When the correspondence creation is complete (using the Create Correspondence UI), users can Submit the correspondence (see snapshot below indicating the Submit button), which invokes the associated/mapped postprocess for that Letter template, with the final correspondence PDF and XML data (used to generate the PDF). The postprocess, which would be an orchestration, can then act upon the document (PDF) as necessary.

 

Better search using asset tagging

Tagging has always been one of the classic approaches towards categorization of assets/objects, that allows a convenient way to ‘search’ for objects based on the associated tags, at a later point in time.

While the Correspondence Management Solution provides advanced search capabilities, wherein one can search over asset properties such as name, description, content, etc., users (customers) may want to associate custom tag(s) with an asset so that assets can then be more easily (and even, logically) searched using these tags.

Now, the obvious question…how to achieve this??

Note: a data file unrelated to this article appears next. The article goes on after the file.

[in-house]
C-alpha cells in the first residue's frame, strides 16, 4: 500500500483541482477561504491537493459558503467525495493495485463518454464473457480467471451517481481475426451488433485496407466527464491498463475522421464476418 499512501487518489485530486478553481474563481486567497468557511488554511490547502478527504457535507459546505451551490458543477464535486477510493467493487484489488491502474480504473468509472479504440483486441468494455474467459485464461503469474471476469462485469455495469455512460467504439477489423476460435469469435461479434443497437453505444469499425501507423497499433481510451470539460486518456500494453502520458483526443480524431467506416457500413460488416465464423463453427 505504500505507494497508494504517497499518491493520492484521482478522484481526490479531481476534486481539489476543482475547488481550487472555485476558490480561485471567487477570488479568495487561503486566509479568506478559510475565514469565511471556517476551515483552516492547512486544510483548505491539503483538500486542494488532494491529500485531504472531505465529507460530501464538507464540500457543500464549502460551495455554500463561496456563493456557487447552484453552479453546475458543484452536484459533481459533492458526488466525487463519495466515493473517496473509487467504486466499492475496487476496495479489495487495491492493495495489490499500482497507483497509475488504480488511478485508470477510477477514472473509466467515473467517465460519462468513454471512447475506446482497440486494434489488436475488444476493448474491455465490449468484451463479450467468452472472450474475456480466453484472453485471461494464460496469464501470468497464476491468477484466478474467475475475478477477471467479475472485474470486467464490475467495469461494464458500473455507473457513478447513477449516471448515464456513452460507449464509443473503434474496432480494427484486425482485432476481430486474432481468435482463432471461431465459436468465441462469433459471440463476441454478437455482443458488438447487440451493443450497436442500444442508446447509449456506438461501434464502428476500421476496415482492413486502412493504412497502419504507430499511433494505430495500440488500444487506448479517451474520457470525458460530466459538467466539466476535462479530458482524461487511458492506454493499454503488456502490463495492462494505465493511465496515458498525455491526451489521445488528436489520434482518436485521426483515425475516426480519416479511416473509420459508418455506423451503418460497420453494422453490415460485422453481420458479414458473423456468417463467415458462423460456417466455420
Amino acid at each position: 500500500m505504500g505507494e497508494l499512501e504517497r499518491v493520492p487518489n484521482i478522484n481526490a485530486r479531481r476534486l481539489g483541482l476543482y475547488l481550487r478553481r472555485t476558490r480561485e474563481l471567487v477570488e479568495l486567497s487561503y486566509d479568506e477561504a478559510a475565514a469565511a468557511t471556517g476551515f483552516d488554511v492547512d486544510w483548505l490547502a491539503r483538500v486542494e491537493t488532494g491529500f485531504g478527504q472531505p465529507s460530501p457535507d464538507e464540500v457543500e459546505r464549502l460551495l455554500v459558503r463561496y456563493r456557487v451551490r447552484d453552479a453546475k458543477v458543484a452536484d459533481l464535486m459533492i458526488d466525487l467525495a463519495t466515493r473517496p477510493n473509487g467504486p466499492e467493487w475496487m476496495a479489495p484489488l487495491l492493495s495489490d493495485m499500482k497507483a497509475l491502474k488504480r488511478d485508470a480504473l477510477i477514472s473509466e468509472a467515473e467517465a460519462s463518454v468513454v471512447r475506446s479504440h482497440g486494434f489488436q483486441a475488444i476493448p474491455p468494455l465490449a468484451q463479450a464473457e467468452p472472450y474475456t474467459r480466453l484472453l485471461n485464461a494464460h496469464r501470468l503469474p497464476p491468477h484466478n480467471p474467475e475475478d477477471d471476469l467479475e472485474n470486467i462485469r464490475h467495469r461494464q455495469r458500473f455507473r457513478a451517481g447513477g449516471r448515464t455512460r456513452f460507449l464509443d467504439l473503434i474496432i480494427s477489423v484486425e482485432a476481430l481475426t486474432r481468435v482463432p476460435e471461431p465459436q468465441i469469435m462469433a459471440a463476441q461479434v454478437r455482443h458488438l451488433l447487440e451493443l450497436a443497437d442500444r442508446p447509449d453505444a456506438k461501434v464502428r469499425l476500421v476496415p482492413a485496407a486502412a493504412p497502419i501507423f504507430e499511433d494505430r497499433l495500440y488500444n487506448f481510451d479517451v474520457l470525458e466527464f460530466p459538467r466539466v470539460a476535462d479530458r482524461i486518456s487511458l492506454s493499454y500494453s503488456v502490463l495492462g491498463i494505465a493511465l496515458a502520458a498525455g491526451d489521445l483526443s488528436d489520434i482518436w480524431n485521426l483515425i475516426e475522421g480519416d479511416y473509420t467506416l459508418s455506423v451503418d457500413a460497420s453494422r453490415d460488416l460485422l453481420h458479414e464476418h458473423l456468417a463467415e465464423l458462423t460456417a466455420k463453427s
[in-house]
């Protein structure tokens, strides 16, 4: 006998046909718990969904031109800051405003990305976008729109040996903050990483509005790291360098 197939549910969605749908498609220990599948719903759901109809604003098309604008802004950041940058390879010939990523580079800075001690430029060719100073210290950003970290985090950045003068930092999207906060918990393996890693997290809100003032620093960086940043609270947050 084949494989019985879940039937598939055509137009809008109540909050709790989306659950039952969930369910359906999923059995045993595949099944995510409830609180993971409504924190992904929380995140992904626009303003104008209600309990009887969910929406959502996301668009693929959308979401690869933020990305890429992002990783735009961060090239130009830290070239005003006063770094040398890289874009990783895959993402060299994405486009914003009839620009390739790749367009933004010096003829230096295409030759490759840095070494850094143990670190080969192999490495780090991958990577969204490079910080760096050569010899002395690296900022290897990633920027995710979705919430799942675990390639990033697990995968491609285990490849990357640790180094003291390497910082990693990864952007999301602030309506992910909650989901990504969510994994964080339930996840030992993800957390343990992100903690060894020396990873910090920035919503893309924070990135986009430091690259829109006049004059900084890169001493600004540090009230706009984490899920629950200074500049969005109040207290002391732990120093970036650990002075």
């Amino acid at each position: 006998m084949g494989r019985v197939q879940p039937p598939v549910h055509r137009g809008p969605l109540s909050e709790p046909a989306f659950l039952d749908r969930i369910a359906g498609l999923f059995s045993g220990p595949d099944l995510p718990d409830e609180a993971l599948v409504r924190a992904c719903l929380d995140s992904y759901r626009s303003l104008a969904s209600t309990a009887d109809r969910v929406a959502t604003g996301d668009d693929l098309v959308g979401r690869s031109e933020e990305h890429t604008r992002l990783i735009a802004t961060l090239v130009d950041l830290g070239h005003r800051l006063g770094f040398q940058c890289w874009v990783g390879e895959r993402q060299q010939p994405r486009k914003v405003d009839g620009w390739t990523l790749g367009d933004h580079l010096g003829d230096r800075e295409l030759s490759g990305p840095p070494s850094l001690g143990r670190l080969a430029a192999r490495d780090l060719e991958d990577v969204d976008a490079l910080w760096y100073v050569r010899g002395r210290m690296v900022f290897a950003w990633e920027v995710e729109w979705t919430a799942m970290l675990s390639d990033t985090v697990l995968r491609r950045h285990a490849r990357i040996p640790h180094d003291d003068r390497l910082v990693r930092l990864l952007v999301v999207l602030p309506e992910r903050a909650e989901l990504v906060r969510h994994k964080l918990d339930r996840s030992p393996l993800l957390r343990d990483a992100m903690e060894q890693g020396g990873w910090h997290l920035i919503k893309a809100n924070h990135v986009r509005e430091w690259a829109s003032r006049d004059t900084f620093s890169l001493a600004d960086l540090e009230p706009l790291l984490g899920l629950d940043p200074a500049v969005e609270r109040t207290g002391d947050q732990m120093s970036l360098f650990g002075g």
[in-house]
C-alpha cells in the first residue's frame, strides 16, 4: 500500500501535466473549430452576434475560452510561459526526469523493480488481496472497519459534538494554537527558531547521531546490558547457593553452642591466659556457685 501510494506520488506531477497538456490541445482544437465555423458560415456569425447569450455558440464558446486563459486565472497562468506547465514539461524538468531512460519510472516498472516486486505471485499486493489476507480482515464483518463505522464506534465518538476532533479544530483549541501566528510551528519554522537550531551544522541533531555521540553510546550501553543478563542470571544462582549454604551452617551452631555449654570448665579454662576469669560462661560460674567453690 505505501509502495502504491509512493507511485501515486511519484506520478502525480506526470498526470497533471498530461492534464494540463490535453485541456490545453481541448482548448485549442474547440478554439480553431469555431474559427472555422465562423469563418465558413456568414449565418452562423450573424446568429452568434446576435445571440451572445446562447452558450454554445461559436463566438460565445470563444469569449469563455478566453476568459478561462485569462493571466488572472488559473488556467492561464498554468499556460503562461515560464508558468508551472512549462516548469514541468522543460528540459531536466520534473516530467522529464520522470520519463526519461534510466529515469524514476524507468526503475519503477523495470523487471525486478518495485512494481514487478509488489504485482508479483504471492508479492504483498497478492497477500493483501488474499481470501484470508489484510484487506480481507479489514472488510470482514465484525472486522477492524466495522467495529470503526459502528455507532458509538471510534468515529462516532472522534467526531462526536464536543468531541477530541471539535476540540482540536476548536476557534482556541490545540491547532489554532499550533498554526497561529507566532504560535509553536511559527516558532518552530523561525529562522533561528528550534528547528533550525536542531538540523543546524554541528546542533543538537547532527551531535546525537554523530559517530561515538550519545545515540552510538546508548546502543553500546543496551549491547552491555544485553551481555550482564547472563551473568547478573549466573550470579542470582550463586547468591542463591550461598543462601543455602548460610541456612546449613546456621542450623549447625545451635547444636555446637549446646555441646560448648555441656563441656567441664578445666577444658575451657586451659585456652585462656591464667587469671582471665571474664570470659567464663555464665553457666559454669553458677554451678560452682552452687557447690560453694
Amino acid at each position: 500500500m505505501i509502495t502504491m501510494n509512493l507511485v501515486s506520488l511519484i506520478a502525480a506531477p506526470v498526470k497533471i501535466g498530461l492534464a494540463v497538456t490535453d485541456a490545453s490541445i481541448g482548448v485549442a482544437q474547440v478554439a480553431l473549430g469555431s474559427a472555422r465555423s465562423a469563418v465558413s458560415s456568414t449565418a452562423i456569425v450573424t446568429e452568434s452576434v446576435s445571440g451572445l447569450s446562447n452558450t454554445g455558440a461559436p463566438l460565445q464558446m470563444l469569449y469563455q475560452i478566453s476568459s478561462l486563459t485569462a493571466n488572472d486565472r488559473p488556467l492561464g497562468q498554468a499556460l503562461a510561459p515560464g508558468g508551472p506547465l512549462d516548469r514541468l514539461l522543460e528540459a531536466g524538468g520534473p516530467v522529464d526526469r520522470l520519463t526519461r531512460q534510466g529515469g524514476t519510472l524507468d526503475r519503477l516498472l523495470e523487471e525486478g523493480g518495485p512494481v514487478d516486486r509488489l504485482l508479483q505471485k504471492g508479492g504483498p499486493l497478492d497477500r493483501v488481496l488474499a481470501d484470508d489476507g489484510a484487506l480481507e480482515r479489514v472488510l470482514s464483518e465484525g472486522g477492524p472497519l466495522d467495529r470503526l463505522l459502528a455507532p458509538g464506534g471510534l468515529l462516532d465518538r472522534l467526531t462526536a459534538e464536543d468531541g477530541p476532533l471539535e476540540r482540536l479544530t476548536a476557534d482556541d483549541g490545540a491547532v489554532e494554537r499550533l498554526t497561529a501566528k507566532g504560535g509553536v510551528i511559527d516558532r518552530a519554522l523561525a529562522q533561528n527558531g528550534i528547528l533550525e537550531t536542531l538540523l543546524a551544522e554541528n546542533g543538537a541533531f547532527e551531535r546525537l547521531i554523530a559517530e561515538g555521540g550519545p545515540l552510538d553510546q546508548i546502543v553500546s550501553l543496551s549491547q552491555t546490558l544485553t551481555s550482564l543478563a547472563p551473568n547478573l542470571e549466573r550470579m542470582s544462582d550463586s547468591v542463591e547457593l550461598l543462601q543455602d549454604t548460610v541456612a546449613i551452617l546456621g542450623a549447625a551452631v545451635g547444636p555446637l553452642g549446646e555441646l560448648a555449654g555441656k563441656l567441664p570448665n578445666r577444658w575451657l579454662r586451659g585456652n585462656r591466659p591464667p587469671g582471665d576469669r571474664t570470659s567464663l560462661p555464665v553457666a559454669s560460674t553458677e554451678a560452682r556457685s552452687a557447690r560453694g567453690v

Here goes the answer…

As part of the various extensions points, the solution provides the capability to add custom attributes/properties to an asset, which can then be searched upon (and used in any other asset management workflows). We can leverage this aspect and add a custom property, say ‘tag’, to the desired asset types, which will be used to associate tags with any asset created of that type.

For details and samples around adding a custom attribute/property to an asset type, refer to the ADEP documentation.

Below are the key changes done (snippets) to enable tagging on Letter templates. The same can be applied on other asset types (Texts, Images, etc.) as well.

1. Here’s the addition to the Letter.fml that drives the Manage Assets UI look when searching for Letter Templates:

[Note: Letter.fml can be found in the Services project of the Solution Template]

<property name="tags" type="string">